If Microsoft allows me to have Windows Update set only to alert for updates, then it should allow me, as a Microsoft Security Essentials user, to have it always up-to-date, by not depending on Windows Update settings.
3) Am I failing to understand that MSE doesn't load properly when Operating System loads? Others have reported it as well. I'm not imagining things.
4) Am I failing to understand that a single definitions update per day is stupid?
What exactly am I failing to understand?
I haven't used MSE in about three months now. Quit using it due to something you or someone else here has mentioned. One of the updates hosed the operation of my system. After this particular update, CPU was out of control continuously which as you know made it difficult do anything. I rolled back to the day prior to the update and all was fine again. On second thoughts, I got rid of it. Anyhow, I had updates set to download but let me choose when to install. I rarely had to install them because if they remained more than a day, the downloads would install without my input. Wondering how this could be, one day I checked the event viewer and noticed that a system account would login, install the update and log out.
Yes, it does apply to on-demand. Go exclude a folder of malware, then right-click scan with MSE and see what you find.
I was referring to 'Scan Incoming files only'. That setting applies only to Real-Time protection. It will not make MSE skip any files when a manual scan is initiated.
I had this issue also. One day I happened to notice that the MSE icon wasn't in the tray like it usually was, so I wasn't sure if it was just the GUI not loaded, or if it was the entire program and perhaps no protection. Either way, that was enough for me to abandon it for now, and go with something else. In time MS will probably get it straightened out, and I'll try it again later.
You quoted the wrong part then, and I've never said Incoming only applies to on-demand.
Agreed. My bad.
I was happy with MSE...
Until i found that the definitions updates are "optional"??!
So even if i have automatic windows updates (and install) on, like i do, i still have to manually select them among other optional updates?
Seems that the only way is to schedule daily scans, choosing to look for updates before scan... or even then it will be needed to manually update?
Is there any way to automatically update MSE
Are you saying that even with Windows Update set to automatically download and apply updates, that MSE definition update will be offered as optional?
If that's the case, then it's far more stupid than I initially thought.
Yes, you can automatically update MSE.
Copy the following to Notepad and save it as MSE.bat (or any other name, but make sure you save it with the extension bat.
cd "%PROGRAMFILES%\Microsoft Security Client\Antimalware"
start /min MpCmdRun.exe -SignatureUpdate
After the file is saved, make sure it was saved with the extension bat.
I have placed the file in C:\Program Files\Microsoft Security Client\Antimalware.
Then, go to Start Menu > All Programs > Accessories > System Tools > Task Scheduler (right-click it and select Run as administrator)
Then, go to Task Scheduler Library > Action > Create Task.
In the Name field give that task a name, something like Microsoft Security Essentials Automatic Update. (So that you know what the task is all about.)
Under Security options > Change User or Group > type SYSTEM and verify the name > Click OK. (This will make the task start under any account.)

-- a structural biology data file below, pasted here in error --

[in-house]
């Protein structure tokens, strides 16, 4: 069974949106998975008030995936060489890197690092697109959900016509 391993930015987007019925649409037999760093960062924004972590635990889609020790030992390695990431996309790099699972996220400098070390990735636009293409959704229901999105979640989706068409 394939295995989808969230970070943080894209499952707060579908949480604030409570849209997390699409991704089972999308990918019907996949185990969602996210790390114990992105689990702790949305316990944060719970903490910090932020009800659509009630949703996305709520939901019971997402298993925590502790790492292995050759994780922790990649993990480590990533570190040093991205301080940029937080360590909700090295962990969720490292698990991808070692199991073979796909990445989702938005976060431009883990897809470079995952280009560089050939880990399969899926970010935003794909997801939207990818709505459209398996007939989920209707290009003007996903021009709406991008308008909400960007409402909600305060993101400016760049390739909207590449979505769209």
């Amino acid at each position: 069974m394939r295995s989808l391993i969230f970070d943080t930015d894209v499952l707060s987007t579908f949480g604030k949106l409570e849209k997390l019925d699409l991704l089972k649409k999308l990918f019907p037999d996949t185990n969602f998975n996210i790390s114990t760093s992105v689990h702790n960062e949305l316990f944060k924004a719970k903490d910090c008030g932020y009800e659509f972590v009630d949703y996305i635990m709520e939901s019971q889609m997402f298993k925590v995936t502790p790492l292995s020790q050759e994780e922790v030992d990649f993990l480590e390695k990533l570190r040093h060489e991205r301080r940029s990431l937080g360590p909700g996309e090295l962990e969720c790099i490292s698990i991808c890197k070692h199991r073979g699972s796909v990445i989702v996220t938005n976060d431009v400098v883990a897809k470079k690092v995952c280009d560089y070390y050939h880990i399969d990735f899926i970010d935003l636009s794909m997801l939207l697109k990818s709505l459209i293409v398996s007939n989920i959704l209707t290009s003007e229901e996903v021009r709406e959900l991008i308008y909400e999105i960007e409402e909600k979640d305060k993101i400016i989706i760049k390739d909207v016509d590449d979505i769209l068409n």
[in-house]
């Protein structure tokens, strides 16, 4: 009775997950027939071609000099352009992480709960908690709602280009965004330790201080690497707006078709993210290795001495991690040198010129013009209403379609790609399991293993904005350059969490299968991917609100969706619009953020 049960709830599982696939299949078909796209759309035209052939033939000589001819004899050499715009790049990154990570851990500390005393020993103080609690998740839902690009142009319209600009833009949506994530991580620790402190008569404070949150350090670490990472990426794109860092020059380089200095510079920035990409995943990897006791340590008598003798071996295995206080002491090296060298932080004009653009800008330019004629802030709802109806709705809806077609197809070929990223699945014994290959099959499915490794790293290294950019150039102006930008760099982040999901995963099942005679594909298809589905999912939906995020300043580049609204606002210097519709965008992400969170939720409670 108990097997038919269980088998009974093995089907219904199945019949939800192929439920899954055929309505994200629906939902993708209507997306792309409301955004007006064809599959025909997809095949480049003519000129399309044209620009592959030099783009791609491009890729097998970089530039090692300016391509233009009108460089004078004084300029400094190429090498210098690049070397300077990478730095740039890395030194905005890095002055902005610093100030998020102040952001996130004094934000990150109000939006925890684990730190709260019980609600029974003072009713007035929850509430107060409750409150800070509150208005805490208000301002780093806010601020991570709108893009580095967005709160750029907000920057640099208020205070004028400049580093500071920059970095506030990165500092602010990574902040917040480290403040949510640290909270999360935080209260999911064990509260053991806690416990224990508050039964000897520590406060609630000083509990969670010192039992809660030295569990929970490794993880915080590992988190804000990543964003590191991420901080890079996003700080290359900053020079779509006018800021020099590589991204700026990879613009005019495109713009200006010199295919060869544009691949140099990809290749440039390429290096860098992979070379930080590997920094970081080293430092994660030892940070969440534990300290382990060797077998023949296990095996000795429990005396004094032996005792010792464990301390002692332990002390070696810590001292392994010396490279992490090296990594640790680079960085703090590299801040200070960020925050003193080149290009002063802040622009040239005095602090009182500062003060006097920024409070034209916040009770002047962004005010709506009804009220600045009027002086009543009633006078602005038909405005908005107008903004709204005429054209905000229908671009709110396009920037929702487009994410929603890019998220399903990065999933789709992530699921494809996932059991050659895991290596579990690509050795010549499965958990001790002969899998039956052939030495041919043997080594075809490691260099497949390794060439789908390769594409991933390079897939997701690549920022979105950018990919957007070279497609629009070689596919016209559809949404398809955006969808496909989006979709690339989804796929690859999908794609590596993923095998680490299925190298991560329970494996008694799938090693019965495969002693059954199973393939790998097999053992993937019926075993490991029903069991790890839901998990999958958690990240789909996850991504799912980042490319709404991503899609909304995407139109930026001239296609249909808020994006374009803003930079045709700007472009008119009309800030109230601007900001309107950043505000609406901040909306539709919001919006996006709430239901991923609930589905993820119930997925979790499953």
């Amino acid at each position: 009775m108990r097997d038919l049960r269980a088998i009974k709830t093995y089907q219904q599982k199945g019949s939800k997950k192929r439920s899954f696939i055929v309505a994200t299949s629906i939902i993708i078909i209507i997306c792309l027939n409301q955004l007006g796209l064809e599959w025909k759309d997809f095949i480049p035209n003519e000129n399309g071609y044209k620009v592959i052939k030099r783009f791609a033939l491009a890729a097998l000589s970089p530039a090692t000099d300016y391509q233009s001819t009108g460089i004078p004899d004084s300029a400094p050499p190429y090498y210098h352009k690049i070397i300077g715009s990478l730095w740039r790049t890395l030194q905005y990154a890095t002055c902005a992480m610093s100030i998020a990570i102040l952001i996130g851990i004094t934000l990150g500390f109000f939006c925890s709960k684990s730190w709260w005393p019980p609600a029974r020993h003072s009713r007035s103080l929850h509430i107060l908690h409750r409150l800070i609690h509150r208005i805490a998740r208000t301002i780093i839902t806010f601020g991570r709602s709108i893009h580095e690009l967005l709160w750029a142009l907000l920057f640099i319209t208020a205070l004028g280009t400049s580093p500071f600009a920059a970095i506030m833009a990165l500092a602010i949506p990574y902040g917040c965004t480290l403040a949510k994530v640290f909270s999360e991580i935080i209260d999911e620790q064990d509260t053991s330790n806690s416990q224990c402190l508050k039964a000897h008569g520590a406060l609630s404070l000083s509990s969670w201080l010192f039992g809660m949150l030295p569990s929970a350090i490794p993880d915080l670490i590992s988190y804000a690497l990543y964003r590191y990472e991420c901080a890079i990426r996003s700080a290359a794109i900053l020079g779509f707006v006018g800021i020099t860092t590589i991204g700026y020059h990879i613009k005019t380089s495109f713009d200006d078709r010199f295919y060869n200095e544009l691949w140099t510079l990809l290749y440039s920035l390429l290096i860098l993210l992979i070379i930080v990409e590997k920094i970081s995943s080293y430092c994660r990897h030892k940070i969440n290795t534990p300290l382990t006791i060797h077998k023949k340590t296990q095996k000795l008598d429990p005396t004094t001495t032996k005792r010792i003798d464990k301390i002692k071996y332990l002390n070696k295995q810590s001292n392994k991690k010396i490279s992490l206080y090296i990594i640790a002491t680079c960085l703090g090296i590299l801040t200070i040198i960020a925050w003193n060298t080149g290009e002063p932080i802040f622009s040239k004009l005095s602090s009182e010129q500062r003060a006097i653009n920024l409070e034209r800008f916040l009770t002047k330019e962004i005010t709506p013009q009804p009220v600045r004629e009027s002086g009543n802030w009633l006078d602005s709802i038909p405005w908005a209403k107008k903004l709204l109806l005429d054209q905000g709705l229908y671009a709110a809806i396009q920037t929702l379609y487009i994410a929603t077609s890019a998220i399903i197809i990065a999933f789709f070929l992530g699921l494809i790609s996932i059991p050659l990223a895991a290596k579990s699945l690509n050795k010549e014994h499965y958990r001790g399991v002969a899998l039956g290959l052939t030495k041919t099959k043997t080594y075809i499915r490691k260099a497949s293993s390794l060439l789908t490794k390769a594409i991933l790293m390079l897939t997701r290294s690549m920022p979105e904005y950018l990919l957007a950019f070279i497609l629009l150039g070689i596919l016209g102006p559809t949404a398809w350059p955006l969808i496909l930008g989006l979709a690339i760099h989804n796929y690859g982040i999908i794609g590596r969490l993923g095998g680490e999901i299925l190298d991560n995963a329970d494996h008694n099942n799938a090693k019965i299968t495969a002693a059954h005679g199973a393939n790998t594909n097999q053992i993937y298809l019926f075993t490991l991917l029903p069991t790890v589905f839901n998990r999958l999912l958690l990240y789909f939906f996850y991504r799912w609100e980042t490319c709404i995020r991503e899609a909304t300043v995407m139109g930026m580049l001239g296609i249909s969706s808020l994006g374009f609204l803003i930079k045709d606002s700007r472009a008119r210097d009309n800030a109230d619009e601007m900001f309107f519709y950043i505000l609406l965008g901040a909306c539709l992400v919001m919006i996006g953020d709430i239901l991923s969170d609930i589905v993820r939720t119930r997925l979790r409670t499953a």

Go to the Triggers tab > New > Begin task > make sure it's In a schedule. Also make sure it's Activated. **
Tab Actions > New > Program/script > Here you'll place the path to the bat file previously created (the path must include the bat filename).
Tab Conditions > Choose the Energy and Network options that you'd like to apply to the task. I have it set only to start when an Internet connection is found, and you may even select under which connection name you want the task to start.
Tab Settings > Make sure that option to disable the task if started for more than 3 days is unticked. Press OK.
You're done. Don't close Task Scheduler yet. Select MSE task; right-click it and press Execute. See if it starts with success.
Wording may differ. I'm not running Windows English version.
** I forgot to add the following. To have MSE update more than once a day, in Advanced Settings, make sure to select Repeat task each and choose the period of time you'd like. And, in for choose Indefinetely.
cd "%PROGRAMFILES%\Microsoft Security Client\Antimalware"
start /min MpCmdRun.exe -SignatureUpdate
I could easily go with MSE and never look back. I love the product but, I to can not stand the updates. I loaded it on 4 computers this past weekend and in 48 hours only one updated. MSE is really killing itself using the old way of doing things.
Of course I also have 2 computers with Windows 7 that I can not get SP1 to install so,,,,,,
Just curious, is there some advantage to using a batch file for this? I scheduled a task to run "C:\Programme\Microsoft Security Client\Antimalware\MpCmdRun.exe" -SignatureUpdate as user System every two hours and it works fine.
Either way works... It's just a matter of preference.
Thanks for your reply! I´m sure many others will use your tip, for me i just want something very light and set and forget it... If i have to start "tweeking" in order to get automatic updates for a AV...
Very few and "Optional" updates for a AV?? Really? Anyone can think in something to explain why Microsoft decided to go that way? Not for security reasons, clearly. Maybe to protect interests of other companies (Av companies)
Think i´ll download some AV installers, and play a little...
Ignore the optional labelling, MSE automatically updates itself every 24 hours.
So, after 24 hours it will automatically update
Antimalware applications badly handle malware, with hourly definitions updates... I guess 24 hours makes sense , for Microsoft, anyway...
Let's forget us geek users... Let's think of many other people who install MSE believing it will protect them...
Seriously... What's the point, for those people, to use MSE? Oh... it's simple to use... Right... Also very simplistic in the definitions updates.
The way I see it, Microsoft only released MSE, so that users could help Microsoft increase detection rates for the business products line. I guess they want MSE users to have their systems heavily infected, so that they can send them the samples.
I seriously can't think of any other reason for providing 1 update per day, which on its turn is optional, and only after 24 hours it will be applied...
Separate names with a comma.